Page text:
Big gaming companies and other groups are also taking note of the possibilities for “human computation” embedded in games. After researchers at the University of Washington led by David Baker successfully solved the puzzle of an AIDS-causing virus that had stumped scientists for 15 years in only ten days using an online game called Foldit in 2012, the gamification of tedious labor has been a popular concept. In early 2013, the Internet Response League launched a plugin that allows online gamers to help support disaster response operations. In Word of Warcraft, for example, gamers can receive disaster alerts and momentarily interrupt their play to tag images of disaster areas and rank them according to their severity. For the past four years, Ubisoft has been developing a new kind of game called Watch Dogs, set to be released in December 2013. As part of its marketing campaign for Watch Dogs, Ubisoft launched a website called WeareData that gathers and graphs real-world city data from London, Berlin, and Paris. Real-time data, including social network updates, the locations of Wi-Fi hotspots, and feeds from CCTV cameras, is streamed onto the site’s 3D city maps. The actual game will also include these streams and is built to connect with players’ Twitter, Flickr, Instagram, Facebook, and other social media accounts to provide seamless integration of these networks with game play.

Ubisoft’s marketing website and eventual game highlights our visibility online (something we’re already acutely aware of since the revelation of PRISM and other government data surveillance programs), but also suggests an alternative future of surveillance and analysis than the kind popularized by George Orwell’s invention of Big Brother. It may not be long before someone like Luis von Ahn builds systems that rely upon the unwitting assistance of crowds to analyze CCTV feeds looking for criminals or someone like David Baker makes decrypting communications and files a fun game. Future players tagging photos in connected games like Watch Dogs might be helping to identify participants in riots while also collecting data on other players. People posting comments online, taking and tagging pictures for social networks, or simply drawing unlock patterns on their smartphone screens may help sort through the glut of gathered information. The surveillance analysts of the future may not be people wearing clipped on name badges watching hours of Death TV at the Pentagon. The work of watching and reporting may be done by all of us as we go about the everyday routines of digital life or escape for a while with a fun new game.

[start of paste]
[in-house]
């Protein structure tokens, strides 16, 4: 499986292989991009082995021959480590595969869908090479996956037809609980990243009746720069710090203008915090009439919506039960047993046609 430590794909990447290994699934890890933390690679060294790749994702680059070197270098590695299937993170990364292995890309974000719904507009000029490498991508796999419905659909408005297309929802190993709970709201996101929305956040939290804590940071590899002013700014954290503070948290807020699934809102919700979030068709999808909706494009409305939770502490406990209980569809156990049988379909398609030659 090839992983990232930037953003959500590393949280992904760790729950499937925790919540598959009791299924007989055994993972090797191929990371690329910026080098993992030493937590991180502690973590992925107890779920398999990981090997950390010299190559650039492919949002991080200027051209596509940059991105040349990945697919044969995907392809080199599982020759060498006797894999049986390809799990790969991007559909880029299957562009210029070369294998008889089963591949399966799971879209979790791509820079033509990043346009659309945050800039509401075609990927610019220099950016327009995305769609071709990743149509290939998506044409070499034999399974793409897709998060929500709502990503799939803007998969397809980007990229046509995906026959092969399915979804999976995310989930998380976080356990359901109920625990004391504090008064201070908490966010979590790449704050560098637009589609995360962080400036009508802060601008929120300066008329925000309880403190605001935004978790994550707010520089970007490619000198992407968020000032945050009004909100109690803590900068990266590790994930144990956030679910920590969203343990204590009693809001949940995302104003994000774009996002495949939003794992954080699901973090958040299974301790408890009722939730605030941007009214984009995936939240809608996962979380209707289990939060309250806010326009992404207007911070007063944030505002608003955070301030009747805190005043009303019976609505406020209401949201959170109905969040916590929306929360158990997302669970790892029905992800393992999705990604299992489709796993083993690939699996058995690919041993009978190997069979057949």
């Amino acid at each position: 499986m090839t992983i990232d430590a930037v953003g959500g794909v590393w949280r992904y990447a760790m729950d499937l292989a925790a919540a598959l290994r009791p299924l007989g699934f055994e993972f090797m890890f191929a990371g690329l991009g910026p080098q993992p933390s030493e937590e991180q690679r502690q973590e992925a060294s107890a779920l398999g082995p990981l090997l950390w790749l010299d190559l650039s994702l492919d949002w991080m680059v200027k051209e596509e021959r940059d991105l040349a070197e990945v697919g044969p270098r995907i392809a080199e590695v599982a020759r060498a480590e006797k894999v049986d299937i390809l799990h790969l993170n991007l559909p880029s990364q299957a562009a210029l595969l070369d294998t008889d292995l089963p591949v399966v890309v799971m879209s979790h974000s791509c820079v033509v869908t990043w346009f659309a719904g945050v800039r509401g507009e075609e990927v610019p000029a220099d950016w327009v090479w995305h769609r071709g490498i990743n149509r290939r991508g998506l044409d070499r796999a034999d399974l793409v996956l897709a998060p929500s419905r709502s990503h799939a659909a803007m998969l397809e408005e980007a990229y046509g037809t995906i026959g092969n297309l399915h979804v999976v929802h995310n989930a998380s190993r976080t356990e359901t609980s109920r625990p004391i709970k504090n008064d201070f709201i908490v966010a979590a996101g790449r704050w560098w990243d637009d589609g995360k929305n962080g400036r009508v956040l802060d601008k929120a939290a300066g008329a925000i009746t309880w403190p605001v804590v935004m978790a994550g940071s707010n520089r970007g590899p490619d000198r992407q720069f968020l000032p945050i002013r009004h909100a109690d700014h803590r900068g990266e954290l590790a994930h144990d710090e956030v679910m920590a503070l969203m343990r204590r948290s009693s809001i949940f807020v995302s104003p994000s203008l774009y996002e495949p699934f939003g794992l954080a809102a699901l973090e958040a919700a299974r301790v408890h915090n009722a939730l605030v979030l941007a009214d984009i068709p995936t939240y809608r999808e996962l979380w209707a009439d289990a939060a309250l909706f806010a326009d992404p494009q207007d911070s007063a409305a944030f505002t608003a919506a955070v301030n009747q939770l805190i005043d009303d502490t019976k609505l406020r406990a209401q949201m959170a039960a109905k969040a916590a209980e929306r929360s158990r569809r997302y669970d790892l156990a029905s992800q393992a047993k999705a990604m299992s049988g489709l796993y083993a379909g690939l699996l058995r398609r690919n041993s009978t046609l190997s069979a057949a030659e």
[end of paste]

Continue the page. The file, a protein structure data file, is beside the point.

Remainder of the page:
China’s Reactions to the Snowden Story

This is a guest post.

On June 9, Edward Snowden, an American former contractor for the NSA, revealed himself as the whistleblower in one of the biggest surveillance scandals in US intelligence history.

Snowden’s flight to Hong Kong in late May stirred a wide and active response on the Chinese Internet. Snowden’s name was one of the top-ranked topics on China’s Twitter-like microblogging website Sina Weibo in June. Vexed by the country’s long-standing and prevalent surveillance system, many Chinese Internet users have hailed Snowden as a hero.

“He is brave. He is a real fighter for human rights. Now he is in China, we should protect him,” wrote Xiaodong Wang, an Internet user based in Beijing. Another user wrote, “it doesn’t matter whether you can call Snowden a hero. What’s worth of praise about him is he chose to break the rules rather than to be one of ‘the Great Silent Majority.’ Few people have his courage.”

Several prominent Weibo users with millions of followers, known as “Big Vs” for the large letter V (signaling a verified user) next to their account names, also expressed their appreciation of Snowden’s actions. Lvqiu Luwei, a well-known journalist who has 2.7 million followers on Weibo, wrote:

To the public, Snowden is a hero. But if he leaked the information to other governments or did this simply for money, people would think of him as a spy. I asked a guest in the programs I recorded yesterday, ‘will there be a Snowden in China?’ And the guest responded with a quick answer, ‘there won’t be a Snowden-like person in China. If there were, the person will never get out of the country.

Another popular user with the nickname “Pretending to be in New York” (@假装在纽约) posted the following comment on June 25, which gained momentum when circulated on the social media. The humorous tweet makes fun of the Snowden’s story while criticizing the dire human rights conditions and heavy-handed Internet control in China:

If Snowden were a Chinese citizen, 1) Hong Kong would agree to hand him over to the Chinese government; 2) the US would hail him as hero and then try to rescue him immediately; 3) his name would become a ‘sensitive word’ on the social media in China and all discussions related would be banned; 4) Over a thrilling struggle, he would finally board the airplane to New York; 5) people would acclaim the escape on the social media in China; 6) New York University would invite him to be a visiting scholar (referencing to the Chen Guangcheng incident); 7) the state-run Global Times would post articles criticizing Snowden, and it would become the target of Chinese netizen’s besiege. 8) American talk shows making fun of the story would be translated into Chinese.